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I'd like to provide a single-click "Unsubscribe" links in the footer of the emails my service sends.

Obviously, many spam scanners will scan emails, and will follow any links found in the emails to scan their contents for malware. A workaround I have used so far:

  • If the "Unsubscribe" page is requested via HTTP GET, it renders a simple confirmation form and a bit of JS that submits the form on page load
  • If the "Unsubscribe" page is requested via HTTP POST then we unsubscribe the user

This way, the user will usually only need a single click on the form and they will get a "You have been unsubscribed" message. If they have JS disabled, they can still manually submit the confirmation form.

Now the problem is, some scanners like Office365's ATP will open the pages, and execute JS inside them. By executing JS they submit the form and cause user to be auto-unsubscribed.

I've considered adding checks to the auto-submit JS logic:

  • don't auto-submit for specific user agents
  • don't auto-submit for specific client IP ranges
  • trigger the auto-submit on mouse move event

But these all seem like brittle methods, hacks at best, that are bound to break as email scanners change their tactics.

I'm sure this problem has bit many people before me. Are there known reasonable workarounds, aside from just giving up the single-click functionality?

PS. I have added support for RFC 8058 but users are still going to click links in the footer.

  • 1
    An interesting problem, something that comes to my mind is this new Google's invisible reCAPTCHA v3, normally, it doesn't require any action from the user if it looks ok. – Vladan Dec 11 '19 at 21:04
  • @Vladan could work in the "happy case". If reCAPTCHA check fails (for example, because the page opens inside email client where there is no Google cookie), then it's very annoying for the end user. Also, data goes to Google, so you need to be comfortable with that, mention it in the privacy policy etc. – Pēteris Caune Dec 12 '19 at 10:10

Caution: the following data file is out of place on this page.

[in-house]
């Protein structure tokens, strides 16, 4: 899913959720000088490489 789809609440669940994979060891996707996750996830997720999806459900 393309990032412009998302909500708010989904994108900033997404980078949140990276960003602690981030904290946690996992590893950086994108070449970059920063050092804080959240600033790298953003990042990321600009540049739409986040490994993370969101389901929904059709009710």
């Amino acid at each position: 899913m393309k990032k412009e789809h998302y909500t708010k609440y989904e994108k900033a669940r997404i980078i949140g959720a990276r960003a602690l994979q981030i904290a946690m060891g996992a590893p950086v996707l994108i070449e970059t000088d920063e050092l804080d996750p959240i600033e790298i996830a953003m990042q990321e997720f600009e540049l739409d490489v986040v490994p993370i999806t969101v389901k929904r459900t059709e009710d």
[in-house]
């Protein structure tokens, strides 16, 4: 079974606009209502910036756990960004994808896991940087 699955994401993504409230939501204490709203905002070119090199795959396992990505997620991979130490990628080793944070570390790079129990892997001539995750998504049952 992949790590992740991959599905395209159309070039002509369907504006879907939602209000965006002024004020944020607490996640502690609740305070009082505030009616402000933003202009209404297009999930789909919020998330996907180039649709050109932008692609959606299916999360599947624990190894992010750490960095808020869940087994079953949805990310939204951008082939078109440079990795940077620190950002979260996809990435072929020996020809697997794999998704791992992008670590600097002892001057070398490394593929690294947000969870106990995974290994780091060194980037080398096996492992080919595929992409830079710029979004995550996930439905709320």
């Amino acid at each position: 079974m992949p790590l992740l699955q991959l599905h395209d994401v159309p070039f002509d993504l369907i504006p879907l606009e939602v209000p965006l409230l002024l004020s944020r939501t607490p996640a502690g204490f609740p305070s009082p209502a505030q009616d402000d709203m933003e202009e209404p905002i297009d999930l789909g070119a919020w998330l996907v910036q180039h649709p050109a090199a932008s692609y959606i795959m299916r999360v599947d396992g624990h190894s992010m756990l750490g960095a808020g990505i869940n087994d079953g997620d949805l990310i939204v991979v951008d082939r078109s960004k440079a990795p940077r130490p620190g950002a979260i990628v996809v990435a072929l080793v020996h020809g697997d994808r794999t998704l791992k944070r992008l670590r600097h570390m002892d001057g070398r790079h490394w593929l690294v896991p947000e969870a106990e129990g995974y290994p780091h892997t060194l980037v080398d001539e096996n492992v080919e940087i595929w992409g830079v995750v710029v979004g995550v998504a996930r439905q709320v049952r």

• We have same functionality. But we use Emarsys to create emails sent to users, and in the footer there is a simple link (encoded) that does the job. Now you got me wondering, are my users getting unsubscribed by email scanners? – Vedran Maricevic. Dec 16 '19 at 9:02
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+500

This is a topic of ongoing debate at M³AAWG (The Messaging, Malware, and Mobile Anti-Abuse Working Group). It's a mess and there are no easy solutions. It sounds like you're doing everything right, but some anti-spam systems are a little too aggressive.

The big issue is that anything you can do can also be done by an abusive marketer or spammer.

The best proposal I've heard is just to put a timer on the action. Add a captcha for users that unsubscribe within 5 minutes of delivery and remove the captcha afterwards. (Do not implement this for your RFC 8058 List-Unsubscribe-Post link.)

My next favorite proposal is to add a canary link to the message. This should be invisible to human readers. If it is followed, it reverts recent click activity from that IP and bans the IP from action triggers for a time.

I like your ideas too, just make sure that if Javascript is disabled, the user can still unsubscribe after a confirmation button click.

 

There's a part of me (warning, I'm an anti-spam researcher) that wants these false positives. Hopefully that will teach my peers that they're doing such a bad job and that these escalations will keep coming to them. From your perspective, you get to pass the buck (though you will lose a few subscribers in the process).

Spam detection systems must be careful to avoid subscription management links (at least until the bad guys start disguising their payloads as unusbscribe links).

  • Thank you! These are both good ideas I had not thought about. I'll try the timer approach. In my case, the "CAPTCHA" is a simple button in the middle of the screen that just needs to be clicked. For quickly opened unsubscribe links, I won't include JS to auto-click that button. This should get around Office365 ATP at least, which scans links within a minute of sending an email. The canary links would be fair bit harder to implement (undoing actions, tracking banned IPs). Plus there's a risk that spam scanners could flag emails with invisible links as spam / malware. – Pēteris Caune Dec 18 '19 at 10:51

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